When I was a kid, my dad had a standard question when he handed out my 10 cent allowance. ‘Are you going to spend it or save it?’ he asked.
If I said, ‘spend it,’ that was that. But ‘save it’ produced another dime from his pocket. I used to think my parents had ruined me for life with thrift. But today I’m grateful for the capacity to relish life in slow motion.
In times past, members of the masses, those with very little clout to start with, were neatly packed in God and Country. These two cellophanes remain, reminding us to be humble, idealistic and resigned. We work, we pray, we soldier on.
This never made it to the blog this summer. Life intervened. But here it is.
You might say it doesn’t take much to make me flee the pungent porch on a late summer night for the sanctuary of bright lights, notebook and lanolin. But here I am, resigned to write, and itch and wish I were sleeping.
Certain sons and daughters asked to stow their overflow with us so they might follow their dream to far off places. Since I’d begun to clear out the glacial accumulation of stuff from our attic and basement awhile back, inspired by the dismantling of my dad’s place, I was less than aligned to the prospect of yet more stuff. But family can hardly be denied when room can be made.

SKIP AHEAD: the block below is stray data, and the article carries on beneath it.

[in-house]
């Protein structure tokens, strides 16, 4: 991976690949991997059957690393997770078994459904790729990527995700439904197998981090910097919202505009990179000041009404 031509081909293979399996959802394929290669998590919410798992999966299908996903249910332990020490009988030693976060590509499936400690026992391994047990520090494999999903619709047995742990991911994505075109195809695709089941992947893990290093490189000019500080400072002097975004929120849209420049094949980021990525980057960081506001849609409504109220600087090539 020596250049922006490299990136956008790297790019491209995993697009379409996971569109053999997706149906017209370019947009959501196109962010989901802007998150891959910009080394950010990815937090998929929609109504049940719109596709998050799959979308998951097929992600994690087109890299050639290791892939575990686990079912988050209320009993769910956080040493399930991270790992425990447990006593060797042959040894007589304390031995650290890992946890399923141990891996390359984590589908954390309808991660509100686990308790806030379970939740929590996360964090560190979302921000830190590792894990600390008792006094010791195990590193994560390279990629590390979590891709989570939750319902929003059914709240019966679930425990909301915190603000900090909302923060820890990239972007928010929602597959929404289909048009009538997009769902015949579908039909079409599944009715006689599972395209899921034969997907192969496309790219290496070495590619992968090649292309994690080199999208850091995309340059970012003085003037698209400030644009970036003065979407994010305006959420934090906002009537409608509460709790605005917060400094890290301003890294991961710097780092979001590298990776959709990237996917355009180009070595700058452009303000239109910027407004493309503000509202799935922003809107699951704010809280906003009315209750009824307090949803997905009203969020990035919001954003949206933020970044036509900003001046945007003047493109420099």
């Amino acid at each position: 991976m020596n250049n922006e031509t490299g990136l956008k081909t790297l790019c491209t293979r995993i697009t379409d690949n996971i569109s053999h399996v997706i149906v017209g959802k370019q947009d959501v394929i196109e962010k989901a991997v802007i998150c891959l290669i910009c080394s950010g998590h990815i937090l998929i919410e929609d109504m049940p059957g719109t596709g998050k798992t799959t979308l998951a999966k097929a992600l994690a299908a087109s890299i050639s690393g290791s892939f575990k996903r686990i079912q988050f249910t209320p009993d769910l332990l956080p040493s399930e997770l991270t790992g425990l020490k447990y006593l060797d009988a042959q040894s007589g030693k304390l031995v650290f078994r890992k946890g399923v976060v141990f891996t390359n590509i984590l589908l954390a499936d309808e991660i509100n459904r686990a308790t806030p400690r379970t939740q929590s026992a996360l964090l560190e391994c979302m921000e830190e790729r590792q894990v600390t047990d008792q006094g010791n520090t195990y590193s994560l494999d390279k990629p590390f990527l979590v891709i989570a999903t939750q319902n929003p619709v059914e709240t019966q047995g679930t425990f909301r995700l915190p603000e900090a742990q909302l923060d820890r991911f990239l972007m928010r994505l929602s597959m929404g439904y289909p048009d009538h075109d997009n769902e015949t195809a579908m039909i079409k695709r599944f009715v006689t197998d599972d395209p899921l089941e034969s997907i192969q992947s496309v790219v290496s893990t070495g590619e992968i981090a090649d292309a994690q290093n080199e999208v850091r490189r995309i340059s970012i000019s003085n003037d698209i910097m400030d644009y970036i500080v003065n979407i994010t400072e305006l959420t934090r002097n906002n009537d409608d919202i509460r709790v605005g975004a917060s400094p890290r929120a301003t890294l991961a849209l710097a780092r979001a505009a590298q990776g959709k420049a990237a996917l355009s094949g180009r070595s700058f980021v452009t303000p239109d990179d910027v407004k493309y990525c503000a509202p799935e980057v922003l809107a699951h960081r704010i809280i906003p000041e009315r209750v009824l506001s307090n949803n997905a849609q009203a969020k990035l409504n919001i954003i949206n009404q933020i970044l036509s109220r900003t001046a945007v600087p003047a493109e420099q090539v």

In Folly, protagonist Rae Newborn works her way out of debilitating depression by building a house. Artisan of wood in her former life, she pieces together her redemption on a solitary island in the Pacific northwest.
Rae is not only the scarred creation of her writer. She is the writer’s scars, revealed as socially useful things.
Mama hadn’t been gone too long when my Dad ended up in rehab. I was in rehab too at the time, where an equanimity of spirit and growing roundness to my form could only mean on thing: I was pregnant.
It happens sometimes, you know, when life’s unredeemed losses pull you down into paths of least resistance? Humans cope by the means available. So there I was, impregnated by a familiar friend I’d relied on in many a tough situation, but never to this degree.
Asleep in the trees, I feel my fingers itch from palm to tip, but dream swelled eyes resist the open air. I hold the netherworlds and blindly smile and scratch, until I stop: the itch remains.
Sleep undone, I spring the lids and there she is, madonna moon, a silver shimmering sheen. Hanging baskets join the boughs to rock this pearl, this tiny apparition.
Summertime in Cleveland has me sprawled on the back porch like a flayed goose, awaiting the nightly visitation.
The shaman has been revered by purveyors of culture who link our storied past with a starker spiritual present.
If there’s one place on earth where joy eclipses toil and grief, it’s music.